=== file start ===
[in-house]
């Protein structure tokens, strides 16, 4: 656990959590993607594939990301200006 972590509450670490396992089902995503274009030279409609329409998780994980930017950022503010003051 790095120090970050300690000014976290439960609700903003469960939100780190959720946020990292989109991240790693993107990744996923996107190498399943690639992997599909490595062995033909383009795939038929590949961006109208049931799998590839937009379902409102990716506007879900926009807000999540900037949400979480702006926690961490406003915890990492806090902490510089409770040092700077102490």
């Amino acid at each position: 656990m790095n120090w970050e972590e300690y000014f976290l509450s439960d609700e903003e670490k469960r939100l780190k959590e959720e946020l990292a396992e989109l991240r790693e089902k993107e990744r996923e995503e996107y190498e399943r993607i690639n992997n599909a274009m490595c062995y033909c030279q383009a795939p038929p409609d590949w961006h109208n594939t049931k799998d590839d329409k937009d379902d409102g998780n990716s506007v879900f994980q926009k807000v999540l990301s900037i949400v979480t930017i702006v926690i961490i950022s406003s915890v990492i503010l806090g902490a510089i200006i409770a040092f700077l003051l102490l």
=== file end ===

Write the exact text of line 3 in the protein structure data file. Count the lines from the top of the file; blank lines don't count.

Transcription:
């Amino acid at each position: 656990m790095n120090w970050e972590e300690y000014f976290l509450s439960d609700e903003e670490k469960r939100l780190k959590e959720e946020l990292a396992e989109l991240r790693e089902k993107e990744r996923e995503e996107y190498e399943r993607i690639n992997n599909a274009m490595c062995y033909c030279q383009a795939p038929p409609d590949w961006h109208n594939t049931k799998d590839d329409k937009d379902d409102g998780n990716s506007v879900f994980q926009k807000v999540l990301s900037i949400v979480t930017i702006v926690i961490i950022s406003s915890v990492i503010l806090g902490a510089i200006i409770a040092f700077l003051l102490l």